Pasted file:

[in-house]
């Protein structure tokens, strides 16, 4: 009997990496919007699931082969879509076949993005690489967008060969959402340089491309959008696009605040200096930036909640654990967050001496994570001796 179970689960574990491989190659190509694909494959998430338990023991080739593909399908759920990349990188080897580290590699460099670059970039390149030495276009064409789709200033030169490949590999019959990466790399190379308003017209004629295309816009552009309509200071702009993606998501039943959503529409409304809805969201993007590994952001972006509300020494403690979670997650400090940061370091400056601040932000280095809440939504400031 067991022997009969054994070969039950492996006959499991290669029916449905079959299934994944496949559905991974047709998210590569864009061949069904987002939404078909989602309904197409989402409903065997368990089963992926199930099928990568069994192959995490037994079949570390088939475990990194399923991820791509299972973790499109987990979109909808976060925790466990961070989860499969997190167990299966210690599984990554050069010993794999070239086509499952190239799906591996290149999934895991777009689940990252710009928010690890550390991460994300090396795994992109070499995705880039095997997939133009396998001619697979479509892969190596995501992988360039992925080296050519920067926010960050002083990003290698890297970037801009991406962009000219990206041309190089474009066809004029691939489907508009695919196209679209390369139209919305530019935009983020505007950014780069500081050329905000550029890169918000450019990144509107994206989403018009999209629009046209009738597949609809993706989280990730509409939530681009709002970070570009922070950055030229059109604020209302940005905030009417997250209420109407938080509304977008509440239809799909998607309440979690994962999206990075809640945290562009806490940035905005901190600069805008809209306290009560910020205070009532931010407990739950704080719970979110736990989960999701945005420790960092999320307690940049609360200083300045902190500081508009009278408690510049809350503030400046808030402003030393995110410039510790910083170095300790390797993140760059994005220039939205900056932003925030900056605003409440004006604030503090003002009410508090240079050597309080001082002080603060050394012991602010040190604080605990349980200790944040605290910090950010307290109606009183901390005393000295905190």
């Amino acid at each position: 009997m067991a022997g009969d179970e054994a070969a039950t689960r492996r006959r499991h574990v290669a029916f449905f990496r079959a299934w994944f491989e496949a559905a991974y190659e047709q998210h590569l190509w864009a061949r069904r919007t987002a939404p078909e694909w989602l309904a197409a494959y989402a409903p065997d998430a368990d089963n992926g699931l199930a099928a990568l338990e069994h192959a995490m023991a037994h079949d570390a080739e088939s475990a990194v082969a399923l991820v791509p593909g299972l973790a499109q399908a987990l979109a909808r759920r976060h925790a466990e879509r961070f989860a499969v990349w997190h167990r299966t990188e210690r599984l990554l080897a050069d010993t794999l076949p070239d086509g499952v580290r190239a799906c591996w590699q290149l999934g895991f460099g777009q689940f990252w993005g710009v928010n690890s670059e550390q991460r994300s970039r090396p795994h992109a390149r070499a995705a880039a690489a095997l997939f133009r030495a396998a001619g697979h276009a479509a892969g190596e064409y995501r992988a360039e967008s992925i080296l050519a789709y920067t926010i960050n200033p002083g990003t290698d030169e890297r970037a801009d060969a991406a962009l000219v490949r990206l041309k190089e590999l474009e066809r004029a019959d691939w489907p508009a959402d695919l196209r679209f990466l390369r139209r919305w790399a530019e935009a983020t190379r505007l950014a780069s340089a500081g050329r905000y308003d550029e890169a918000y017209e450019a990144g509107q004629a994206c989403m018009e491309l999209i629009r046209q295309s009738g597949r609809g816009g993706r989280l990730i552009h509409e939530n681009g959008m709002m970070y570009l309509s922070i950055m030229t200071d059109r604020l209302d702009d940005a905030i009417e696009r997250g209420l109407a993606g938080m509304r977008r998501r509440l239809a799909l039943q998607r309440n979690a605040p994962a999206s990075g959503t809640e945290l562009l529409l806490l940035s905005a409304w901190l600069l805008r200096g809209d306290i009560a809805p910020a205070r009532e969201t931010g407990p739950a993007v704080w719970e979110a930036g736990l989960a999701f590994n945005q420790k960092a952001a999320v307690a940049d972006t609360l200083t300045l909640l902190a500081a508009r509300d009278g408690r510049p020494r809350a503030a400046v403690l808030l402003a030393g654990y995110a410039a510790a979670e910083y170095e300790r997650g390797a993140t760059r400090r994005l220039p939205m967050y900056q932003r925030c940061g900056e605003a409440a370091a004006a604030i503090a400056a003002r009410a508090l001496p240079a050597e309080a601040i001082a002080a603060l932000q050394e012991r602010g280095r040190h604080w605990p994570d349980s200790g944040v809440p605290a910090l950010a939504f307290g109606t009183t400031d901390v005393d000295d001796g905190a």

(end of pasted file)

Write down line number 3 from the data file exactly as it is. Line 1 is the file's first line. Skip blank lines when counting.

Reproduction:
């Amino acid at each position: 009997m067991a022997g009969d179970e054994a070969a039950t689960r492996r006959r499991h574990v290669a029916f449905f990496r079959a299934w994944f491989e496949a559905a991974y190659e047709q998210h590569l190509w864009a061949r069904r919007t987002a939404p078909e694909w989602l309904a197409a494959y989402a409903p065997d998430a368990d089963n992926g699931l199930a099928a990568l338990e069994h192959a995490m023991a037994h079949d570390a080739e088939s475990a990194v082969a399923l991820v791509p593909g299972l973790a499109q399908a987990l979109a909808r759920r976060h925790a466990e879509r961070f989860a499969v990349w997190h167990r299966t990188e210690r599984l990554l080897a050069d010993t794999l076949p070239d086509g499952v580290r190239a799906c591996w590699q290149l999934g895991f460099g777009q689940f990252w993005g710009v928010n690890s670059e550390q991460r994300s970039r090396p795994h992109a390149r070499a995705a880039a690489a095997l997939f133009r030495a396998a001619g697979h276009a479509a892969g190596e064409y995501r992988a360039e967008s992925i080296l050519a789709y920067t926010i960050n200033p002083g990003t290698d030169e890297r970037a801009d060969a991406a962009l000219v490949r990206l041309k190089e590999l474009e066809r004029a019959d691939w489907p508009a959402d695919l196209r679209f990466l390369r139209r919305w790399a530019e935009a983020t190379r505007l950014a780069s340089a500081g050329r905000y308003d550029e890169a918000y017209e450019a990144g509107q004629a994206c989403m018009e491309l999209i629009r046209q295309s009738g597949r609809g816009g993706r989280l990730i552009h509409e939530n681009g959008m709002m970070y570009l309509s922070i950055m030229t200071d059109r604020l209302d702009d940005a905030i009417e696009r997250g209420l109407a993606g938080m509304r977008r998501r509440l239809a799909l039943q998607r309440n979690a605040p994962a999206s990075g959503t809640e945290l562009l529409l806490l940035s905005a409304w901190l600069l805008r200096g809209d306290i009560a809805p910020a205070r009532e969201t931010g407990p739950a993007v704080w719970e979110a930036g736990l989960a999701f590994n945005q420790k960092a952001a999320v307690a940049d972006t609360l200083t300045l909640l902190a500081a508009r509300d009278g408690r510049p020494r809350a503030a400046v403690l808030l402003a030393g654990y995110a410039a510790a979670e910083y170095e300790r997650g390797a993140t760059r400090r994005l220039p939205m967050y900056q932003r925030c940061g900056e605003a409440a370091a004006a604030i503090a400056a003002r009410a508090l001496p240079a050597e309080a601040i001082a002080a603060l932000q050394e012991r602010g280095r040190h604080w605990p994570d349980s200790g944040v809440p605290a910090l950010a939504f307290g109606t009183t400031d901390v005393d000295d001796g905190a």